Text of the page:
Recently, I finished editing the first draft of "Continuing Forever II". The editing/revising process (and the writing process too) has been going much smoother for book #2 than it did for Book #1, so I thought I'd share a few things I figured out/learned this time around. (Please note that I'm not claiming to be a professional, only as someone with a bit of experience.)
1: Take a break. (A long one.)
A lot of people think that you should hold off the editing process until at least a month after completing your rough draft. I didn't do that when I was editing Continuing Forever, but this time I took a four month break (maybe longer than was necessary), and it has made a huge difference. For starters, as soon as you finish the rough draft, you're usually kind of tired of your novel, right? Taking a break gives you a "vacation" from having to constantly be reading your own words. You can read through it as a reader, and not as someone who just put a lot of time and energy into writing sentences and paragraphs they now hate.
2: This is a good time for character development.
While writing the rough draft of "CF II", I didn't focus too much on ironing out the details of my characters' personalities. They were more or less consistently themselves, but I added most of the endearing quirks, personal idioms, and personality flaws/characteristics during the editing process. This worked really well (for me, anyways) because I was then able to go back and develop the characters without worrying about well-thought-out characters and an intricate plot.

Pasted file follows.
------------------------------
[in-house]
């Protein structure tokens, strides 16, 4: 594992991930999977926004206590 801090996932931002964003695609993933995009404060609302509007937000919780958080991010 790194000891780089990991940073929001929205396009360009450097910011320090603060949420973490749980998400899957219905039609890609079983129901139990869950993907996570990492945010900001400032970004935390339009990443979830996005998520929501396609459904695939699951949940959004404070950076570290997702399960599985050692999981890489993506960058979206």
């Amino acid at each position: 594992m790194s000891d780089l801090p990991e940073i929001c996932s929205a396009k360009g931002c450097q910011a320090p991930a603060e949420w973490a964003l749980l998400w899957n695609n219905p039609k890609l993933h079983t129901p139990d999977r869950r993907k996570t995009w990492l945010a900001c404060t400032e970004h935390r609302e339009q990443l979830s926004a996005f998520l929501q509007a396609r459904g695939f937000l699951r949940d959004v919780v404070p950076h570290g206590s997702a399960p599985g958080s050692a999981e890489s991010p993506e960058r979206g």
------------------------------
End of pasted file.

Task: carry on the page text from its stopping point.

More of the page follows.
3: Paper is better.
While editing Continuing Forever, I was reading the document and making edits at the same time. This was nice because I could read and edit at the same time, but it was tedious and involved a lot of scrolling through pages upon pages... not to mention, staring at the screen for too long. So this time around, I printed the rough draft and read through the hard version, making edits/suggestions/notes with highlighters/pens/sticky notes. After that, I opened up the document and added the edits I had come up with while reading the paper version. This took longer, of course, but I feel like the entire edit was more thorough, and I enjoy reading from paper vs. a screen any day.
4: Plenty of time is necessary.
Even though taking a break is definitely beneficial, it's also important to give yourself enough time to edit and get second opinions well before your target publication date. This might seem a bit obvious, but if you're a procrastinator (*cough* like myself) then sometimes the publication date can creep up on you. Really fast. For me, I decided that three months was a reasonable amount of time for me to read-through and edit "CF II". And it was (even though I did the majority of the editing during the last week but that's irrelevant). I've given myself about two and a half months between the close of the editing process and the publication date for all of the other preparation (mainly beta readers and feedback). That is looking like it will be enough time (for me) but we'll see how it goes... heh. Basically, make a deadline that is way before your actual deadline, and stick with it. It's safer that way.
5: You can change anything during this phase because no one except yourself has read it.